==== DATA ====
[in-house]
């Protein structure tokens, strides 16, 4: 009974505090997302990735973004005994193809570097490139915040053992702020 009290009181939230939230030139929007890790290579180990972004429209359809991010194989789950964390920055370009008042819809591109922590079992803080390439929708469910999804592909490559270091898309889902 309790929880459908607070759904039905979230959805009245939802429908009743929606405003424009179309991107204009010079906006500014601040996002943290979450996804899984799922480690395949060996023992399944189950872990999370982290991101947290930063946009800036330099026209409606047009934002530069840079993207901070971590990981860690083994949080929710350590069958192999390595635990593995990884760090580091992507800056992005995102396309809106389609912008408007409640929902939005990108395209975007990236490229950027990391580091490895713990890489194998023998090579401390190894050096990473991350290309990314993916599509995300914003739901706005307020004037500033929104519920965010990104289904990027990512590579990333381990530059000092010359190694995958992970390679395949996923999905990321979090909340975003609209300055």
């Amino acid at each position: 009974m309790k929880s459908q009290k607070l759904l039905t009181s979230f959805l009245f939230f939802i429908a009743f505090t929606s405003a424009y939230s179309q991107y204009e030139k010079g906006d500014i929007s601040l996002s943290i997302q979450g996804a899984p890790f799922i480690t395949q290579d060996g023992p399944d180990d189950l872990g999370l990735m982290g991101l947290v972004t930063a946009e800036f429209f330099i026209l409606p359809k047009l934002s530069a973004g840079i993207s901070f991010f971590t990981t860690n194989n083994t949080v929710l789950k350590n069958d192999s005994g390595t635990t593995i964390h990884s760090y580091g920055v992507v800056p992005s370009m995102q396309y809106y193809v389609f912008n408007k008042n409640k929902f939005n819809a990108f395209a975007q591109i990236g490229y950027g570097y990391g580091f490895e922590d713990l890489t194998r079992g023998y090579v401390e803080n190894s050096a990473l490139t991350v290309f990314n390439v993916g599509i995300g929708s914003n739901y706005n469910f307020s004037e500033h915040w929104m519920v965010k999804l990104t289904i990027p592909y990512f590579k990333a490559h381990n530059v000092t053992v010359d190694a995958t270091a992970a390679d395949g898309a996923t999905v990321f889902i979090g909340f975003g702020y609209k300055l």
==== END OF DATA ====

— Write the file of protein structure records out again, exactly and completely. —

[in-house]
């Protein structure tokens, strides 16, 4: 009974505090997302990735973004005994193809570097490139915040053992702020 009290009181939230939230030139929007890790290579180990972004429209359809991010194989789950964390920055370009008042819809591109922590079992803080390439929708469910999804592909490559270091898309889902 309790929880459908607070759904039905979230959805009245939802429908009743929606405003424009179309991107204009010079906006500014601040996002943290979450996804899984799922480690395949060996023992399944189950872990999370982290991101947290930063946009800036330099026209409606047009934002530069840079993207901070971590990981860690083994949080929710350590069958192999390595635990593995990884760090580091992507800056992005995102396309809106389609912008408007409640929902939005990108395209975007990236490229950027990391580091490895713990890489194998023998090579401390190894050096990473991350290309990314993916599509995300914003739901706005307020004037500033929104519920965010990104289904990027990512590579990333381990530059000092010359190694995958992970390679395949996923999905990321979090909340975003609209300055």
């Amino acid at each position: 009974m309790k929880s459908q009290k607070l759904l039905t009181s979230f959805l009245f939230f939802i429908a009743f505090t929606s405003a424009y939230s179309q991107y204009e030139k010079g906006d500014i929007s601040l996002s943290i997302q979450g996804a899984p890790f799922i480690t395949q290579d060996g023992p399944d180990d189950l872990g999370l990735m982290g991101l947290v972004t930063a946009e800036f429209f330099i026209l409606p359809k047009l934002s530069a973004g840079i993207s901070f991010f971590t990981t860690n194989n083994t949080v929710l789950k350590n069958d192999s005994g390595t635990t593995i964390h990884s760090y580091g920055v992507v800056p992005s370009m995102q396309y809106y193809v389609f912008n408007k008042n409640k929902f939005n819809a990108f395209a975007q591109i990236g490229y950027g570097y990391g580091f490895e922590d713990l890489t194998r079992g023998y090579v401390e803080n190894s050096a990473l490139t991350v290309f990314n390439v993916g599509i995300g929708s914003n739901y706005n469910f307020s004037e500033h915040w929104m519920v965010k999804l990104t289904i990027p592909y990512f590579k990333a490559h381990n530059v000092t053992v010359d190694a995958t270091a992970a390679d395949g898309a996923t999905v990321f889902i979090g909340f975003g702020y609209k300055l």